As programmatic advertising continues to grow rapidly, much is being written about the challenges it presents to advertisers and agencies alike in taking advantage of the new opportunities to which it gives rise.
The issues surrounding the subject are many and different: things like a lack of transparency, fear of the unknown, and internal resistance to reallocation of budgets are often cited as obstacles to growing programmatic spend.
However, the number one hurdle consistently cited in surveys is a “Skills Shortage”.
This begs the question: what skills are necessary to be a successful programmatic marketer?
A quick glance at some job descriptions for programmatic roles gives us the following requirements:
- Highly analytical, with a sound understanding of digital marketing technologies
- In-depth planning, forecasting, budgeting and reporting expertise
- Keen entrepreneurial outlook
- Intuitive grasp of data and strong with Excel
- Passion for problem solving: must be able to tackle new, unfamiliar, and possibly daunting problems and break them down into manageable bits to solve them
- Outstanding communication skills — both written and spoken
Judging by this evidence, the primary skills required for these roles looks to revolve around data, numbers, analytical capabilities and ownership.
Granted, these roles are relatively specialised, but are they really so unique? How do they compare to the requirements for other paid digital roles?
Let’s take a look at some requirements for open SEM opportunities:
- An optimisation guru. You live and breathe campaign performance data and know exactly what levers to pull when optimising a campaign against specific KPIs
- Proactive with can-do attitude, generally full of great ideas and able to get stuff done without close supervision. You take ownership of the vision and you can figure out how to execute against it
- Data Analysis to provide areas for improvement
- Performing ROI analysis to evaluate effectiveness of marketing campaigns
Again, it’s a similar story; a call for people who love data, who can optimise to specific metrics, and who are willing to take ownership and responsibility. You get the picture.
But, is the problem really one of skills? Or are we just talking about a lack of experience? Let’s have a look at some of the requirements in this regard for both types of jobs:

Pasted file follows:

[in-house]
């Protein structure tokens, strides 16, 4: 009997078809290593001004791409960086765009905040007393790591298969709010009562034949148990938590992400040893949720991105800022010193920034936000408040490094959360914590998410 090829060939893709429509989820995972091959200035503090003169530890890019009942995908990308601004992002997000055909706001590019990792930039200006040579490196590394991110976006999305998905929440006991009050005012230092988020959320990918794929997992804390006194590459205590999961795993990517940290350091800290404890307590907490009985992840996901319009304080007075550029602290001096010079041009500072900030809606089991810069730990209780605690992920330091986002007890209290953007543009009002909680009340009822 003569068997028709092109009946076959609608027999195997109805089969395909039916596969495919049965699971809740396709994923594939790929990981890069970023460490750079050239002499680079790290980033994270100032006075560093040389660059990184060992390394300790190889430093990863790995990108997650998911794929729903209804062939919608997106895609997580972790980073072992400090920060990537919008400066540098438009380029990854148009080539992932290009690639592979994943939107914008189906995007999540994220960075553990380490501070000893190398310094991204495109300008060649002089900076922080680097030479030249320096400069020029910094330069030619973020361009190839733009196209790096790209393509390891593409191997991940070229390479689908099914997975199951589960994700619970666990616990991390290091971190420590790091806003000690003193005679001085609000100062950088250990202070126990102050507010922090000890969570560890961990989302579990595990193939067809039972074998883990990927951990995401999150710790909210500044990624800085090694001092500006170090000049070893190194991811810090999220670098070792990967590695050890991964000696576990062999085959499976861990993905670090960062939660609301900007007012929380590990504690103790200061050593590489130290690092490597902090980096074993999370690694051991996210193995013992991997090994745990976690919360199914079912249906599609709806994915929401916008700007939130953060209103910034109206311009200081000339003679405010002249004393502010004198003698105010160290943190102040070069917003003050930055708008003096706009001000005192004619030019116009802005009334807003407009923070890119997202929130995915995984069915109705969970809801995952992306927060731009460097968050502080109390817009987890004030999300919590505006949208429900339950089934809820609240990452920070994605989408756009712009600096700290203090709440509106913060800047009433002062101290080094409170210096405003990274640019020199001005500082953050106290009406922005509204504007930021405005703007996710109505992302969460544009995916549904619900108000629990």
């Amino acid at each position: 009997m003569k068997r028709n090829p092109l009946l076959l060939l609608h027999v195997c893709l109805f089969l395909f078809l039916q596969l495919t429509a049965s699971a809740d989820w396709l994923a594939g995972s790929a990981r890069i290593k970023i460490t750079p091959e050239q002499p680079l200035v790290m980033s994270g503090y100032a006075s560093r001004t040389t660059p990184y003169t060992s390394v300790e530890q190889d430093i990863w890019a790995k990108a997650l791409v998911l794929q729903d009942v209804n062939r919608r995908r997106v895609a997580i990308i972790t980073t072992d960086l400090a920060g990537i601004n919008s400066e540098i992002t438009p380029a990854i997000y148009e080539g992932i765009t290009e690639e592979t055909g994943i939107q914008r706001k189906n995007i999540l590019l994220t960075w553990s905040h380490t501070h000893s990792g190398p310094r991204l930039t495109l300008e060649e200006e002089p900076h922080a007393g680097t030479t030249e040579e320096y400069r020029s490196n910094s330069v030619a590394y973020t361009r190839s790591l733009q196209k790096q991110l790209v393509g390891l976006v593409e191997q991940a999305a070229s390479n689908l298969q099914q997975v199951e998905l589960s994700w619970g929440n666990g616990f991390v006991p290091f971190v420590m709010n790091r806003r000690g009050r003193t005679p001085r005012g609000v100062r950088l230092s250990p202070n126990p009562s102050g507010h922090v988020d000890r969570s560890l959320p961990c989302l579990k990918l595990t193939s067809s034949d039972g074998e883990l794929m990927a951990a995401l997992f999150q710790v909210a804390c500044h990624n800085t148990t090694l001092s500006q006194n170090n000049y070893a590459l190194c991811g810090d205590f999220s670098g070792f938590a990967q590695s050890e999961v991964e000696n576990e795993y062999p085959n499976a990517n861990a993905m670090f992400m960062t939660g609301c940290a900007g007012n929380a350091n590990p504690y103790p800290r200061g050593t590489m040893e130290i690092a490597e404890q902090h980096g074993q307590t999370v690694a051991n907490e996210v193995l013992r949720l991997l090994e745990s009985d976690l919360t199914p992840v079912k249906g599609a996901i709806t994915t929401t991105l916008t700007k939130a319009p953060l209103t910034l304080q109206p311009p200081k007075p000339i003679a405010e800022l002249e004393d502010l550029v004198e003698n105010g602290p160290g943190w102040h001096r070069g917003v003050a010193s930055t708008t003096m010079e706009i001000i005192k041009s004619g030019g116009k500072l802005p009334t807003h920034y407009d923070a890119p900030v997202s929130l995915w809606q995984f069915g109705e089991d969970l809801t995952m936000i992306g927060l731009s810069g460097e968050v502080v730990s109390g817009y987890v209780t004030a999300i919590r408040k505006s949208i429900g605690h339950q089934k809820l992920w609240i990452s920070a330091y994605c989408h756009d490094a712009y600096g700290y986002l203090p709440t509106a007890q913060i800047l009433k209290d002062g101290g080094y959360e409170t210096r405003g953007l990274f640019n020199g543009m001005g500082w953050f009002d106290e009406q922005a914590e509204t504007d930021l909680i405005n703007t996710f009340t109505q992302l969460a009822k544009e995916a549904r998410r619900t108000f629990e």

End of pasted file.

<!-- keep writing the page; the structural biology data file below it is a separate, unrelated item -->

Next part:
- 7+ years of online marketing experience preferably with some exposure to online display across Europe
- Display, SEM or Facebook advertising experience
- A proven track record in running successful online acquisition campaigns for a fast-growing business or within an agency
- Minimum of 2 years’ experience of working with Google Adwords and Bing AdCentre
Here’s the issue: companies are seeking the same levels of experience for programmatic roles as they are for roles in more established channels. Three into two won’t go — you can’t hire people with four years experience for a channel that, for most of the world, is only two years old.
So what’s the solution?
Back in the dark old days of 2010, I was the first commercial hire at a company called Techlightenment, to work on their Alchemy Social product. Alchemy was the first Facebook Ads API partner, and we licenced our Facebook ad management software to agencies and advertisers and provided managed services on the side. As much as I would’ve loved to build my team up with experienced Facebook advertising professionals, this simply wasn’t an option — they didn’t exist yet.
Instead, we focused more on transferable skills and as a result, the backgrounds of the team were many and varied; an Account Strategist from Google, a Data Analyst from KPMG, a Market Analysis Executive from a furniture designer, a PA from Mediacom, and a graduate fresh out of university, to name a few. They all shared common traits that are very similar to the skills outlined in that first batch of job descriptions above: strong analytical skills, good with numbers, a willingness to be collaborative and get the job done.
But how did we make up for our lack of experience? We made sure we documented our channel learnings religiously, and developed quality new hire training and onboarding procedures. We employed strong managers who were able to guide new hires through the steep learning curve. We gave people ownership of different areas and encouraged testing and innovation.
Not every hire was successful, but the sum of the parts made for a very strong team and the business really took off; Techlightenment was sold to Experian in 2012. Looking at the team now, the majority have grown within the industry and are doing very well for themselves. They are much sought after now because they have great experience.
What I’m saying is that there is not a programmatic skills gap; there is simply a lack of programmatic experience. The field is simply too new. In dealing with this fact, it’s important for advertisers and agencies to accept this and be creative in finding solutions.
Those who can bridge this gap effectively, by focusing on hiring people with transferable skills and creating an atmosphere of learning and creativity, will win. And they’ll save money to boot — as we all know, experience in digital is expensive!
Originally shared on Hatch. Written by Will Ashton, co-founder of Hatch.